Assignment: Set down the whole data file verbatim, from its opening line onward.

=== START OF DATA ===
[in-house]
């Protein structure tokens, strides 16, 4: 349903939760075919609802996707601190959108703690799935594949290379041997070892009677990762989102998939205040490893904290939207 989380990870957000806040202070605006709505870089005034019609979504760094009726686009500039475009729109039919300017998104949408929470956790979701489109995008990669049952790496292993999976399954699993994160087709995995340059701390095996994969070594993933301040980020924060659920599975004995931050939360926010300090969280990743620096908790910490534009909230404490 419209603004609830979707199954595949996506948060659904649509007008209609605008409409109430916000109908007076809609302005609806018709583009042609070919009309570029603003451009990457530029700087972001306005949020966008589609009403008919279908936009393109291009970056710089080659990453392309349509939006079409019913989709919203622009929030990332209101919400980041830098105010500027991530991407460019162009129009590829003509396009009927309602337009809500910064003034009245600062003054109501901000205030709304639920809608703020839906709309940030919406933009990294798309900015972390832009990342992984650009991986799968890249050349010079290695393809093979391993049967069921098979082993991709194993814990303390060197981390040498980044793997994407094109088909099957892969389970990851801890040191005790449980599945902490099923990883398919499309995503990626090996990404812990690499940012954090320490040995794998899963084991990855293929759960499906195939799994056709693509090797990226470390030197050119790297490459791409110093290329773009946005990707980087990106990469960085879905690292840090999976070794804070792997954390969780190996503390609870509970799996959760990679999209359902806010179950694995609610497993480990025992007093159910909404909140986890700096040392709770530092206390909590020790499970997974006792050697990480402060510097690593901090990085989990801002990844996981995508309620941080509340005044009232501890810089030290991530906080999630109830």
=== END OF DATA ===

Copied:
[in-house]
């Protein structure tokens, strides 16, 4: 349903939760075919609802996707601190959108703690799935594949290379041997070892009677990762989102998939205040490893904290939207 989380990870957000806040202070605006709505870089005034019609979504760094009726686009500039475009729109039919300017998104949408929470956790979701489109995008990669049952790496292993999976399954699993994160087709995995340059701390095996994969070594993933301040980020924060659920599975004995931050939360926010300090969280990743620096908790910490534009909230404490 419209603004609830979707199954595949996506948060659904649509007008209609605008409409109430916000109908007076809609302005609806018709583009042609070919009309570029603003451009990457530029700087972001306005949020966008589609009403008919279908936009393109291009970056710089080659990453392309349509939006079409019913989709919203622009929030990332209101919400980041830098105010500027991530991407460019162009129009590829003509396009009927309602337009809500910064003034009245600062003054109501901000205030709304639920809608703020839906709309940030919406933009990294798309900015972390832009990342992984650009991986799968890249050349010079290695393809093979391993049967069921098979082993991709194993814990303390060197981390040498980044793997994407094109088909099957892969389970990851801890040191005790449980599945902490099923990883398919499309995503990626090996990404812990690499940012954090320490040995794998899963084991990855293929759960499906195939799994056709693509090797990226470390030197050119790297490459791409110093290329773009946005990707980087990106990469960085879905690292840090999976070794804070792997954390969780190996503390609870509970799996959760990679999209359902806010179950694995609610497993480990025992007093159910909404909140986890700096040392709770530092206390909590020790499970997974006792050697990480402060510097690593901090990085989990801002990844996981995508309620941080509340005044009232501890810089030290991530906080999630109830």